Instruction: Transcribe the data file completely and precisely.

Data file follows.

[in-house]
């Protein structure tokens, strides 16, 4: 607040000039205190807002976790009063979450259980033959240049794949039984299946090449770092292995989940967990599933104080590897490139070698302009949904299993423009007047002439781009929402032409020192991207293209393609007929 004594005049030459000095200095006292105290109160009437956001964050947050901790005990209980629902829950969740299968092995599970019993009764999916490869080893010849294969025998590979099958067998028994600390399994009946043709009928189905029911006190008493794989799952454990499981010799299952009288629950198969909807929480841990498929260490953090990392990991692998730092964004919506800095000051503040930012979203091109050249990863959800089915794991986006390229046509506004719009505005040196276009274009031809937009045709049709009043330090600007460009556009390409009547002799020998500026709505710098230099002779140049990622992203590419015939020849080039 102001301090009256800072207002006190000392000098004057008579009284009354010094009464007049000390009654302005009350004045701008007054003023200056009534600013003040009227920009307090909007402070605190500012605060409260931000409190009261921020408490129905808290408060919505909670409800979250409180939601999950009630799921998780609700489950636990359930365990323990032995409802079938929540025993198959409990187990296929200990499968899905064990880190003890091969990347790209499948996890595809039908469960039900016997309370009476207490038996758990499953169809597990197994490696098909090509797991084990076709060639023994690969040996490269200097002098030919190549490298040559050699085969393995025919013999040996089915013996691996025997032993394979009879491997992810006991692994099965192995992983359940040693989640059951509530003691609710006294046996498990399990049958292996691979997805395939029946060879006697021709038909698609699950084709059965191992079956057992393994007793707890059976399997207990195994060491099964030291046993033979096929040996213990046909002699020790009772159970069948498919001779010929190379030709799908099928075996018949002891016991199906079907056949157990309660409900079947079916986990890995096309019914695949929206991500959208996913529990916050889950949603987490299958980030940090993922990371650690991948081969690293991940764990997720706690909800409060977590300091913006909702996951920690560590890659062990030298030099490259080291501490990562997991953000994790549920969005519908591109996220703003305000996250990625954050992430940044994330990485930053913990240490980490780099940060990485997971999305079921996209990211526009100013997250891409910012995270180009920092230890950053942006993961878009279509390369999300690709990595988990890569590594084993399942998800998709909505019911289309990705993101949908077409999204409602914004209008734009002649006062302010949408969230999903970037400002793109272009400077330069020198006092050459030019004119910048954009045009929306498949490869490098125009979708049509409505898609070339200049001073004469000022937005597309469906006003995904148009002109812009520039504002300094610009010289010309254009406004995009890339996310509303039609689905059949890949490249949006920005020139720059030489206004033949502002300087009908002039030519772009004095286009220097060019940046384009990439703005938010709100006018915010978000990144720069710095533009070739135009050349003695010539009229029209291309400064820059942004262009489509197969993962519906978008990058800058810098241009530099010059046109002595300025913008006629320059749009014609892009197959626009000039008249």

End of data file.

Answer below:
[in-house]
């Protein structure tokens, strides 16, 4: 607040000039205190807002976790009063979450259980033959240049794949039984299946090449770092292995989940967990599933104080590897490139070698302009949904299993423009007047002439781009929402032409020192991207293209393609007929 004594005049030459000095200095006292105290109160009437956001964050947050901790005990209980629902829950969740299968092995599970019993009764999916490869080893010849294969025998590979099958067998028994600390399994009946043709009928189905029911006190008493794989799952454990499981010799299952009288629950198969909807929480841990498929260490953090990392990991692998730092964004919506800095000051503040930012979203091109050249990863959800089915794991986006390229046509506004719009505005040196276009274009031809937009045709049709009043330090600007460009556009390409009547002799020998500026709505710098230099002779140049990622992203590419015939020849080039 102001301090009256800072207002006190000392000098004057008579009284009354010094009464007049000390009654302005009350004045701008007054003023200056009534600013003040009227920009307090909007402070605190500012605060409260931000409190009261921020408490129905808290408060919505909670409800979250409180939601999950009630799921998780609700489950636990359930365990323990032995409802079938929540025993198959409990187990296929200990499968899905064990880190003890091969990347790209499948996890595809039908469960039900016997309370009476207490038996758990499953169809597990197994490696098909090509797991084990076709060639023994690969040996490269200097002098030919190549490298040559050699085969393995025919013999040996089915013996691996025997032993394979009879491997992810006991692994099965192995992983359940040693989640059951509530003691609710006294046996498990399990049958292996691979997805395939029946060879006697021709038909698609699950084709059965191992079956057992393994007793707890059976399997207990195994060491099964030291046993033979096929040996213990046909002699020790009772159970069948498919001779010929190379030709799908099928075996018949002891016991199906079907056949157990309660409900079947079916986990890995096309019914695949929206991500959208996913529990916050889950949603987490299958980030940090993922990371650690991948081969690293991940764990997720706690909800409060977590300091913006909702996951920690560590890659062990030298030099490259080291501490990562997991953000994790549920969005519908591109996220703003305000996250990625954050992430940044994330990485930053913990240490980490780099940060990485997971999305079921996209990211526009100013997250891409910012995270180009920092230890950053942006993961878009279509390369999300690709990595988990890569590594084993399942998800998709909505019911289309990705993101949908077409999204409602914004209008734009002649006062302010949408969230999903970037400002793109272009400077330069020198006092050459030019004119910048954009045009929306498949490869490098125009979708049509409505898609070339200049001073004469000022937005597309469906006003995904148009002109812009520039504002300094610009010289010309254009406004995009890339996310509303039609689905059949890949490249949006920005020139720059030489206004033949502002300087009908002039030519772009004095286009220097060019940046384009990439703005938010709100006018915010978000990144720069710095533009070739135009050349003695010539009229029209291309400064820059942004262009489509197969993962519906978008990058800058810098241009530099010059046109002595300025913008006629320059749009014609892009197959626009000039008249």